In view of these and many other factors which could be cited it is well that we of the Evangelical Lutheran Synod observe this anniversary with sober reflection, with penitence and with earnest prayer. A poet has well summarized the situation in these familiar words:
“Ill fares the land, to hastening ills a prey,
Where wealth accumulates, and men decay.”
We cannot help but be effected in our thinking by the society in which we live. The materialistic and amoral spirit of the times finds root in our hearts also. To those who regard themselves as safe and secure from the temptations and ills which influence mankind the Bible has only this to say, “Let him that thinketh he standeth take heed lest he fall.”
It is of special importance that we be reminded of our specific calling as Christians in the words of our Saviour, “Ye are the salt of the earth: but if the salt have lost his savor, wherewith shall it be salted? It is thenceforth good for nothing, but to be cast out, and to be trodden under foot of men. Ye are the light of the world. A city that is set on a hill cannot be hid. Neither do men light a candle, and put it under a bushel, but on a candlestick; and it giveth light unto all that are in the house. Let your light so shine before men, that they may see your good works, and glorify your Father which is in heaven.” Matt. 5,13–16.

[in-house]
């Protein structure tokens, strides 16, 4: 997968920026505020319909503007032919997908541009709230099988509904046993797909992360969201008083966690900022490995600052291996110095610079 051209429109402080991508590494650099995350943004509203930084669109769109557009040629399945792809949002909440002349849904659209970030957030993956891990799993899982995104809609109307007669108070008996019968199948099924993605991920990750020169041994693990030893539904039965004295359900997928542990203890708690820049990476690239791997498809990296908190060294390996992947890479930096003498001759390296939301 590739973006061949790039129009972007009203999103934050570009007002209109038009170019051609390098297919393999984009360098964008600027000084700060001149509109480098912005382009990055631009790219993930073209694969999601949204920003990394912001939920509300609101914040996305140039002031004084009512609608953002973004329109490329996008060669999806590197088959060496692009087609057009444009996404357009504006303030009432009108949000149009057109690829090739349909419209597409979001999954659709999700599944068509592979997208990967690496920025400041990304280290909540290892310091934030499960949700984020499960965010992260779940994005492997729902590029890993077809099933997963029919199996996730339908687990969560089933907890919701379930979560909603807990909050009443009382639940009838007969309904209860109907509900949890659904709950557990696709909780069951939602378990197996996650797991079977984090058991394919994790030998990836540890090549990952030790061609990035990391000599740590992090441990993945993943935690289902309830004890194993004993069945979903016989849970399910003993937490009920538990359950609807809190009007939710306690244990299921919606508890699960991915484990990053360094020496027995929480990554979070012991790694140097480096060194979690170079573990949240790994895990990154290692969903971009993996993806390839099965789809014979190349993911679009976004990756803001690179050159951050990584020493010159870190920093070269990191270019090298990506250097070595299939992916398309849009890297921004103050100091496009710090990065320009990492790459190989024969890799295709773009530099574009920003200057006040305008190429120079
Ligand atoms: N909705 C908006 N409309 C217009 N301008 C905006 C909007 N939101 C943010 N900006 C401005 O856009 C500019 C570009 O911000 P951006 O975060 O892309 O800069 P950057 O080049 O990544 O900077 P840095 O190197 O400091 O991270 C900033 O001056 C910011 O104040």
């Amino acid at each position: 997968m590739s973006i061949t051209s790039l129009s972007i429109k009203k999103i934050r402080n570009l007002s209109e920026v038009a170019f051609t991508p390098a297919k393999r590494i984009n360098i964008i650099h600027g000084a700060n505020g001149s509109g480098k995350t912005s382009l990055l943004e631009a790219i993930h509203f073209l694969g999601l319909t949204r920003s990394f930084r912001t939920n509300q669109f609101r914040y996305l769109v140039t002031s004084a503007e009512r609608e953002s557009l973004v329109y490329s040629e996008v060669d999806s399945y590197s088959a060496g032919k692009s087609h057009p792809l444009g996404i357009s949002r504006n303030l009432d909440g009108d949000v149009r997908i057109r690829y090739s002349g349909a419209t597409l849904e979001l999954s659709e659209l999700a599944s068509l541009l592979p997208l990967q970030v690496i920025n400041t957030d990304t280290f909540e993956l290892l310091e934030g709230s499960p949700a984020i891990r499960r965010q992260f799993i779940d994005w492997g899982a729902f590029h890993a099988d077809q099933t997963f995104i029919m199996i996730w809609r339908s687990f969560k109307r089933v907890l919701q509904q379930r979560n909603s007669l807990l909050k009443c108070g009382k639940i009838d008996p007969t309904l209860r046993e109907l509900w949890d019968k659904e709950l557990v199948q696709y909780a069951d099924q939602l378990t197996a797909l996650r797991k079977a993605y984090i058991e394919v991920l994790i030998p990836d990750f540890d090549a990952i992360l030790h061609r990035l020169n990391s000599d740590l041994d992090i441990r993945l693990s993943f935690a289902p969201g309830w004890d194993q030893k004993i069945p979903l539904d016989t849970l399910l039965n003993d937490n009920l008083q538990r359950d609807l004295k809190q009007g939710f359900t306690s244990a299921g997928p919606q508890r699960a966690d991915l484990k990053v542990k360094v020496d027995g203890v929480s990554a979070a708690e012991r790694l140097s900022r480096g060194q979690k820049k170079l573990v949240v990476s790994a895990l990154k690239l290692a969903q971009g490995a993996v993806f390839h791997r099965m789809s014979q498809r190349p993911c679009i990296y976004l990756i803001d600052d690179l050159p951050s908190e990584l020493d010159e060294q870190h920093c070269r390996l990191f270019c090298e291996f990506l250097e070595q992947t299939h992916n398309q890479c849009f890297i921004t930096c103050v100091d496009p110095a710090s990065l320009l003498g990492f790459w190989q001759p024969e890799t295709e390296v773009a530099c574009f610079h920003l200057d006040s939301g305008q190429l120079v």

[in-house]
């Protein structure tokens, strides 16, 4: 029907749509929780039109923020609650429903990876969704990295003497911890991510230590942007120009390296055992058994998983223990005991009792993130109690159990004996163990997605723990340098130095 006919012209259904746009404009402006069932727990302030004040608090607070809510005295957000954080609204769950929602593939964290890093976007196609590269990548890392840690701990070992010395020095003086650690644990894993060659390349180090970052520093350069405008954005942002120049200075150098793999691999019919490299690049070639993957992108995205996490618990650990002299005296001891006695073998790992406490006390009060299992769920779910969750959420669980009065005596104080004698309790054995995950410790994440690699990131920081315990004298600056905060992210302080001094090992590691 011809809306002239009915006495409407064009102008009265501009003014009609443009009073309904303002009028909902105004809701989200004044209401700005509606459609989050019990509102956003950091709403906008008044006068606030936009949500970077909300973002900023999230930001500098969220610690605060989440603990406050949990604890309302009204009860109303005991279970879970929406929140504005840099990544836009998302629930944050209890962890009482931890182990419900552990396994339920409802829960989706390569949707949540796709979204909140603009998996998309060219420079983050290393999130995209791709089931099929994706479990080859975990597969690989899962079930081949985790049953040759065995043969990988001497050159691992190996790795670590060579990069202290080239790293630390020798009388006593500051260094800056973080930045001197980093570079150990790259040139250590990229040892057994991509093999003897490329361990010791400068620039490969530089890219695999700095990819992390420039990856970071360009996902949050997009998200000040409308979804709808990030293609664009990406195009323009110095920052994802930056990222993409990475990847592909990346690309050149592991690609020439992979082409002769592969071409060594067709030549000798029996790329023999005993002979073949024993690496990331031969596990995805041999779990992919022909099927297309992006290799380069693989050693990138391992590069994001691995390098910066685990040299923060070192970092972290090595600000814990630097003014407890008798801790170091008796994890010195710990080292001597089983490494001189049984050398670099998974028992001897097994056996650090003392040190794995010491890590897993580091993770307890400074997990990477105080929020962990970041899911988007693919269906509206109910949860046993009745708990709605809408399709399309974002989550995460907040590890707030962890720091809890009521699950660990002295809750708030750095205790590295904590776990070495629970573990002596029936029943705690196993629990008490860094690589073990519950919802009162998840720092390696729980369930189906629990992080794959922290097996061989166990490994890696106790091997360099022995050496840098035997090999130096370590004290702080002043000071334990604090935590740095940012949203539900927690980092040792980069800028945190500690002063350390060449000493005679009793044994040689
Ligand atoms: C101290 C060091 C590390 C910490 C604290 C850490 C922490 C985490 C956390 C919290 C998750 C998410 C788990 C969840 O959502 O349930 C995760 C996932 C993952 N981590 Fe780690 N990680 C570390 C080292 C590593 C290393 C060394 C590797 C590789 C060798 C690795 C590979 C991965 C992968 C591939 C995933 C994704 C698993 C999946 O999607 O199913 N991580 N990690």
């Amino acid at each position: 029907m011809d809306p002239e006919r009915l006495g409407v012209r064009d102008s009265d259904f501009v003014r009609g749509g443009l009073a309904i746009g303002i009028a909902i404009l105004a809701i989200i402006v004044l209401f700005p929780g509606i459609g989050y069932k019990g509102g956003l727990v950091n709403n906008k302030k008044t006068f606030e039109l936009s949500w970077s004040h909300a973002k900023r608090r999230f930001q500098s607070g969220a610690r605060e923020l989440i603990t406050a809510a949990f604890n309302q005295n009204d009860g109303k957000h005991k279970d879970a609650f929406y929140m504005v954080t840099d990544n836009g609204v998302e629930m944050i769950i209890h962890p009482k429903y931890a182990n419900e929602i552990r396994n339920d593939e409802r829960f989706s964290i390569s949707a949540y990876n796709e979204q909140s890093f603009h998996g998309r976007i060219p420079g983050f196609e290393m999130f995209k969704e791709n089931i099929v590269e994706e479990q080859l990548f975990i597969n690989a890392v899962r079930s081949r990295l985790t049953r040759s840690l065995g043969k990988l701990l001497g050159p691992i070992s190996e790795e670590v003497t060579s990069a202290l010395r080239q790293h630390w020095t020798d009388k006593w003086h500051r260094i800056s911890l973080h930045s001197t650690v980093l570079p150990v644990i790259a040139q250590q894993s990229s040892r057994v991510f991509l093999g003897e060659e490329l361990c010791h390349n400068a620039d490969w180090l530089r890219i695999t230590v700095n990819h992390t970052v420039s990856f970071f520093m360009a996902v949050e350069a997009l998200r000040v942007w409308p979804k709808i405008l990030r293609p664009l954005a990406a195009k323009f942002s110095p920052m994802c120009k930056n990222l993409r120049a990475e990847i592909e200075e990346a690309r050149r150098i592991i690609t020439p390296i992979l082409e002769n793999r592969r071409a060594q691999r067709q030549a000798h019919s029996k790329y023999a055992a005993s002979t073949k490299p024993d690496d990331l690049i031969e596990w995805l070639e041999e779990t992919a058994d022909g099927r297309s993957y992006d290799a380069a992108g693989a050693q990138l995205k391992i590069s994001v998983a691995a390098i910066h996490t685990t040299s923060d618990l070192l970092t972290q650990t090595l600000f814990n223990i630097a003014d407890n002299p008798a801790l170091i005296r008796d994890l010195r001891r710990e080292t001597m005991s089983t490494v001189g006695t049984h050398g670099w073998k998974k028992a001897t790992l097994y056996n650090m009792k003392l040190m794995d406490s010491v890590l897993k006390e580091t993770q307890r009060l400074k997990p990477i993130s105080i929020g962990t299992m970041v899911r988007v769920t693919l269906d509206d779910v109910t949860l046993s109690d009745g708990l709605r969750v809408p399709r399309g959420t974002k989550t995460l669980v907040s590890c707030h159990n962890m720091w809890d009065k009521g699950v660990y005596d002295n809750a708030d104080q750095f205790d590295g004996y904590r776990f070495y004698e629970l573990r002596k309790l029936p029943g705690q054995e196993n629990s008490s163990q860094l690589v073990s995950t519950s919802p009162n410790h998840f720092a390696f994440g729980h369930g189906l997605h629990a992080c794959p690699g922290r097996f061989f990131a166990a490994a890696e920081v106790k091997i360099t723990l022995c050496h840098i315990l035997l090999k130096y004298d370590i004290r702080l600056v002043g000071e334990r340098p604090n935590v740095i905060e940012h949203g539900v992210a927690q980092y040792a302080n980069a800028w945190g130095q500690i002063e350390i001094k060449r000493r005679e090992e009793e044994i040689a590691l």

Christians everywhere, including those in the congregations of our Evangelical Lutheran Synod, should remember our nation’s great need for salt and light in order that our land may be preserved from the corruption and darkness which always threatens to engulf it. Christian example, Christian testimony, earnest prayer and Christian teaching can still have a profound effect upon the welfare of a country. Let us realize how much our beloved land needs such an influence if it is to survive for another 200 years.